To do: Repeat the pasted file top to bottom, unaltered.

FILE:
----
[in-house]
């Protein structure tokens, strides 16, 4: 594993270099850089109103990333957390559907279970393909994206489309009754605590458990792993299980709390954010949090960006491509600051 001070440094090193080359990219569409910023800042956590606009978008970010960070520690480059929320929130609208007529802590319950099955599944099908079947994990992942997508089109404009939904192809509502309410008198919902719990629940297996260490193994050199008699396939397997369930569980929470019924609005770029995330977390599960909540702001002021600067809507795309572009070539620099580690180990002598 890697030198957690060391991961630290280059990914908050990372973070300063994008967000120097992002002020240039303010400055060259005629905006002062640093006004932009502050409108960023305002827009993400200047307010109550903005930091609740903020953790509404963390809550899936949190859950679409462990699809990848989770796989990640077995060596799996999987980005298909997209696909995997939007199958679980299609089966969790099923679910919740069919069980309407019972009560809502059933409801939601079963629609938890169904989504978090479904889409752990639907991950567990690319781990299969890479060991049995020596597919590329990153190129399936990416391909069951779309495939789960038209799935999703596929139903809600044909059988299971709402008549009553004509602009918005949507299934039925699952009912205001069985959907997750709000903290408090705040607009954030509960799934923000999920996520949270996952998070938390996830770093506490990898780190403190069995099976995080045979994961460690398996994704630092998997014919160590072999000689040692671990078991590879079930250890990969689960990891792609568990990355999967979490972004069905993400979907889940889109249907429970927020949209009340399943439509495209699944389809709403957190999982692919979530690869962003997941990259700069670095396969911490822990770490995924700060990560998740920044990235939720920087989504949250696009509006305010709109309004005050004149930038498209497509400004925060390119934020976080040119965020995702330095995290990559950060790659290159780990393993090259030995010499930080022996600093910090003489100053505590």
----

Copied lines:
[in-house]
């Protein structure tokens, strides 16, 4: 594993270099850089109103990333957390559907279970393909994206489309009754605590458990792993299980709390954010949090960006491509600051 001070440094090193080359990219569409910023800042956590606009978008970010960070520690480059929320929130609208007529802590319950099955599944099908079947994990992942997508089109404009939904192809509502309410008198919902719990629940297996260490193994050199008699396939397997369930569980929470019924609005770029995330977390599960909540702001002021600067809507795309572009070539620099580690180990002598 890697030198957690060391991961630290280059990914908050990372973070300063994008967000120097992002002020240039303010400055060259005629905006002062640093006004932009502050409108960023305002827009993400200047307010109550903005930091609740903020953790509404963390809550899936949190859950679409462990699809990848989770796989990640077995060596799996999987980005298909997209696909995997939007199958679980299609089966969790099923679910919740069919069980309407019972009560809502059933409801939601079963629609938890169904989504978090479904889409752990639907991950567990690319781990299969890479060991049995020596597919590329990153190129399936990416391909069951779309495939789960038209799935999703596929139903809600044909059988299971709402008549009553004509602009918005949507299934039925699952009912205001069985959907997750709000903290408090705040607009954030509960799934923000999920996520949270996952998070938390996830770093506490990898780190403190069995099976995080045979994961460690398996994704630092998997014919160590072999000689040692671990078991590879079930250890990969689960990891792609568990990355999967979490972004069905993400979907889940889109249907429970927020949209009340399943439509495209699944389809709403957190999982692919979530690869962003997941990259700069670095396969911490822990770490995924700060990560998740920044990235939720920087989504949250696009509006305010709109309004005050004149930038498209497509400004925060390119934020976080040119965020995702330095995290990559950060790659290159780990393993090259030995010499930080022996600093910090003489100053505590």